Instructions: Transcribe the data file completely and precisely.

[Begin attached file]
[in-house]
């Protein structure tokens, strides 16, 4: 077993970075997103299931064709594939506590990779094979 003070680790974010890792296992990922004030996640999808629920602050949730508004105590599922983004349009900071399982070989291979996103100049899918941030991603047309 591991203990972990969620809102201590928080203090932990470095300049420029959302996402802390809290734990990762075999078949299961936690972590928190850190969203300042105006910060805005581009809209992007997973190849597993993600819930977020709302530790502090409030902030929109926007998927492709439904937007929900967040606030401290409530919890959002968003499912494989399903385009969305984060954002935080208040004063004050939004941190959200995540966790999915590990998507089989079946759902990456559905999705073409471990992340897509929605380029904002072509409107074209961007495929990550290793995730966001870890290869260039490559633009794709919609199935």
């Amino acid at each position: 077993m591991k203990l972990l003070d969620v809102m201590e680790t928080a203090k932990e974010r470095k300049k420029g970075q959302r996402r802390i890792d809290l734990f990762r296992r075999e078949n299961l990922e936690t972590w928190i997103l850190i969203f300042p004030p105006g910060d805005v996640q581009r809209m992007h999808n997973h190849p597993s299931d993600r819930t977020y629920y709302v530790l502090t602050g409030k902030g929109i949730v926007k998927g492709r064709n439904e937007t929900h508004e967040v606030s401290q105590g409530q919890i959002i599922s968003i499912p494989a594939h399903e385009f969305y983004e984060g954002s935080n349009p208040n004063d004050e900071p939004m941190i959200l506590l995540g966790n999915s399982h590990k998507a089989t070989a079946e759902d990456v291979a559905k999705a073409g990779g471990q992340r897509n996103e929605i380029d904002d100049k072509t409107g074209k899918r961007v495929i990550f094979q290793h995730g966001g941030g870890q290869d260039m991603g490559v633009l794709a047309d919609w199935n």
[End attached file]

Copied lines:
[in-house]
């Protein structure tokens, strides 16, 4: 077993970075997103299931064709594939506590990779094979 003070680790974010890792296992990922004030996640999808629920602050949730508004105590599922983004349009900071399982070989291979996103100049899918941030991603047309 591991203990972990969620809102201590928080203090932990470095300049420029959302996402802390809290734990990762075999078949299961936690972590928190850190969203300042105006910060805005581009809209992007997973190849597993993600819930977020709302530790502090409030902030929109926007998927492709439904937007929900967040606030401290409530919890959002968003499912494989399903385009969305984060954002935080208040004063004050939004941190959200995540966790999915590990998507089989079946759902990456559905999705073409471990992340897509929605380029904002072509409107074209961007495929990550290793995730966001870890290869260039490559633009794709919609199935």
């Amino acid at each position: 077993m591991k203990l972990l003070d969620v809102m201590e680790t928080a203090k932990e974010r470095k300049k420029g970075q959302r996402r802390i890792d809290l734990f990762r296992r075999e078949n299961l990922e936690t972590w928190i997103l850190i969203f300042p004030p105006g910060d805005v996640q581009r809209m992007h999808n997973h190849p597993s299931d993600r819930t977020y629920y709302v530790l502090t602050g409030k902030g929109i949730v926007k998927g492709r064709n439904e937007t929900h508004e967040v606030s401290q105590g409530q919890i959002i599922s968003i499912p494989a594939h399903e385009f969305y983004e984060g954002s935080n349009p208040n004063d004050e900071p939004m941190i959200l506590l995540g966790n999915s399982h590990k998507a089989t070989a079946e759902d990456v291979a559905k999705a073409g990779g471990q992340r897509n996103e929605i380029d904002d100049k072509t409107g074209k899918r961007v495929i990550f094979q290793h995730g966001g941030g870890q290869d260039m991603g490559v633009l794709a047309d919609w199935n």